How to write a good resume for teachers
How to write a good resume and cover letter.
Writing a good resume is not rocket science. In fact, many of the rocket scientists that apply are rejected based on their poorly written resumes. A resume is not a Curriculum Vitae, it is a document that includes the most relevant experience of the candidate (you) that matches the requirements of the job.
In order to write a good resume the first thing you have to consider is your audience. Who will read your resume? What are they looking for?
Imagine yourself as the hiring manager or the school owner. What would you be looking for in a teacher if you were the one hiring? Think also about the fact that your audience is probably shuffling a ton of resumes. How do you make yours stand out from all the others in a professional way?
At Footprints Recruiting we want the best for our teachers, and we want the best teachers. We also want people who are sincere about this opportunity (which is probably you given you are reading this page).
Even without experience, you can still write a good resume that will catch the interest of the hiring manager. Some important points to consider before you get started:
- Spell Check – an English teacher should know how to spell. Take the time to proof read your resume and cover letter. Use a ruler and closely study each line. We also recommend reading aloud and asking a friend for feedback.
- Formatting – take the time to make sure that your resume looks professional. There are many websites out there that offer free templates.
Short and Sweet – a resume should be no more than 2 pages.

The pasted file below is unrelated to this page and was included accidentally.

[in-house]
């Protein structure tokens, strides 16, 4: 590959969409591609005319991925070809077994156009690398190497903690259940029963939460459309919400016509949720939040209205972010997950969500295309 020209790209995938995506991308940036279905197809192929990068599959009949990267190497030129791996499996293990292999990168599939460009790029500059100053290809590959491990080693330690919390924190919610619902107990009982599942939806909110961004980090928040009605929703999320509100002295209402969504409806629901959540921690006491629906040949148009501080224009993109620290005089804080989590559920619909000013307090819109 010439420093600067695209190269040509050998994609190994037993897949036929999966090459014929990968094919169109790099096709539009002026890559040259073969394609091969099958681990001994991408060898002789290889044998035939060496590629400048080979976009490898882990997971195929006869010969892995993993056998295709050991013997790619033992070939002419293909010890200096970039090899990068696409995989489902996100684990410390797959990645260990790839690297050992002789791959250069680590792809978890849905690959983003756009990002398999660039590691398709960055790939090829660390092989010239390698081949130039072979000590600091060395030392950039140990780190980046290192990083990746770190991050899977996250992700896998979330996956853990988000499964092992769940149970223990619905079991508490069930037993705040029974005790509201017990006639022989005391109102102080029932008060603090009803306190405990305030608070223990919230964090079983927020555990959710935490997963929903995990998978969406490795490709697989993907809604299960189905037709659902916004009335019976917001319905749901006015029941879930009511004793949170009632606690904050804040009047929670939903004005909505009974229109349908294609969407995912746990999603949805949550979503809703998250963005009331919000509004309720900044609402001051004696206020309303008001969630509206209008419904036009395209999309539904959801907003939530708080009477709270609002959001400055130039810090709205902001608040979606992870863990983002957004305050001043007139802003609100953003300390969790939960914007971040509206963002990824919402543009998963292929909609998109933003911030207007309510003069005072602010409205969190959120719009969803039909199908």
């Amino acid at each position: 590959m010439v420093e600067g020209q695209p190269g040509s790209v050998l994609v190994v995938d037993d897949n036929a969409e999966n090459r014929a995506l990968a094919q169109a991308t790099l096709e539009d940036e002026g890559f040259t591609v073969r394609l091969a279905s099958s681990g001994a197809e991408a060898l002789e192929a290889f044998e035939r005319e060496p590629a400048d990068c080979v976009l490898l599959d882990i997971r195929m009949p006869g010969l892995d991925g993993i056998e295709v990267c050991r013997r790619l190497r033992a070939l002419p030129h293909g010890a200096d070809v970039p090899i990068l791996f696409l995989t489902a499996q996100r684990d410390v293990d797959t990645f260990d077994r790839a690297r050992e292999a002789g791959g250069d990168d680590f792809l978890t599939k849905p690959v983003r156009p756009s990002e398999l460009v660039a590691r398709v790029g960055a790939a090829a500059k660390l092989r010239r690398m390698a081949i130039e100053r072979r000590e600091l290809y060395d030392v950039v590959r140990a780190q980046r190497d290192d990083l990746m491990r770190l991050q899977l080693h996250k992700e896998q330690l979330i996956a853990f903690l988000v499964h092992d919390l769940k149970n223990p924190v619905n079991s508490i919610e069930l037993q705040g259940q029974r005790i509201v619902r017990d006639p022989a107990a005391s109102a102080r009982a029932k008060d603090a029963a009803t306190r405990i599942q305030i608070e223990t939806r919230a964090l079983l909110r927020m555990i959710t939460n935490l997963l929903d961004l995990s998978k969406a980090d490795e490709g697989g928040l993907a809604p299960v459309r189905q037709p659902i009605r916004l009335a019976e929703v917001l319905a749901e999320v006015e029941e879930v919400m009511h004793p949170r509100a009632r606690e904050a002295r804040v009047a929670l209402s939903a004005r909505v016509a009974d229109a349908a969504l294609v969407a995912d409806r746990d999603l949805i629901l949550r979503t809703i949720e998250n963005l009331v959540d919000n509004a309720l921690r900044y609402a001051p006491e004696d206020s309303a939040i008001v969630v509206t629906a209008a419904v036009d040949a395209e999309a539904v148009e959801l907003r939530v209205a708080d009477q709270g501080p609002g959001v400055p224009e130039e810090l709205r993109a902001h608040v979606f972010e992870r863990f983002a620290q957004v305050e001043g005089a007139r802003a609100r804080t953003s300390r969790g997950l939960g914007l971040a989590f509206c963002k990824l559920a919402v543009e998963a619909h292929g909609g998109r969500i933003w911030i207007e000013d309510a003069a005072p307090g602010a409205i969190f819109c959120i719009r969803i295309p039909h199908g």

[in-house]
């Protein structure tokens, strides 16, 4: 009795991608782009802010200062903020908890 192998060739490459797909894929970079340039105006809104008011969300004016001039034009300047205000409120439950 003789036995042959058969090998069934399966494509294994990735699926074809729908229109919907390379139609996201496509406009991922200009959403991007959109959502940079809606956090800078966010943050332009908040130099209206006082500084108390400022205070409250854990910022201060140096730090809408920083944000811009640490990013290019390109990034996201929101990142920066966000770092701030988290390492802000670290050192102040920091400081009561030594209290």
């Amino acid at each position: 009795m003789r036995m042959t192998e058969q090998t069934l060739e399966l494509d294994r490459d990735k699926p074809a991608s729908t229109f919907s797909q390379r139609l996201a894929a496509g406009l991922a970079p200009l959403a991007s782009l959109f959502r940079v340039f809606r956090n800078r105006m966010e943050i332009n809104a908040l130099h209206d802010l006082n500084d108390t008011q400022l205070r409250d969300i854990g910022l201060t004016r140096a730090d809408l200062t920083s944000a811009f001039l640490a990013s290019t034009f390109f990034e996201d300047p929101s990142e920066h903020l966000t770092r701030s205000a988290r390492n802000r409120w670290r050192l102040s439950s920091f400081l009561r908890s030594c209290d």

- Simple and straightforward – in many cases, those that are hiring you are not native English speakers. Use bullet points to make it easier for them to read and your vernacular should be carefully chosen to be clear, eloquent and easy to understand.
Items to Include in Your Teaching Resume
Like a good lesson plan, a resume should have clear points and should be laid out in an easy to read, easy to follow format. The following are critical elements we recommend including:
- Full Name
- Contact Information
- Date of Birth
- Education History
- Relevant Coursework and Certifications
- Relevant Work Experience
- Work Experience
- Volunteer Experience
- International Experience
- Awards, Merits, Certifications
- Hobbies and Interests
To start your resume you will need a jump off point. This is your Objective.
You would be amazed at how many “teaching resumes” we receive where the objective is to get a good job in IT or where “I want to get a position where I can make a positive impact”. Blah Blah Blah. We want someone who knows what they want to do and who is sincere about teaching.
A good objective should clearly state your goals and interest in becoming a great teacher.
To teach elementary and/or middle school aged students in South Korea where I can develop my skills and knowledge as a teacher and explore an amazing country.
Your objective should be clear and it should be specific to teaching English. Be careful not to be too general or too specific. Being too specific will cause employers to discard your application if their job doesn’t specifically fit your description.
Once you have your objective you are going to move on to the body of the resume.
It is important that you stay organized with your resume so that employers don’t have to take out a magnify glass to find what they are looking for. A commonly used layout that we suggest would be to organize your resume in the following order (ideally one page long but definitely no more than two).
- Name and details
- Objective (make this job specific)
- Education (be sure to include the years attended)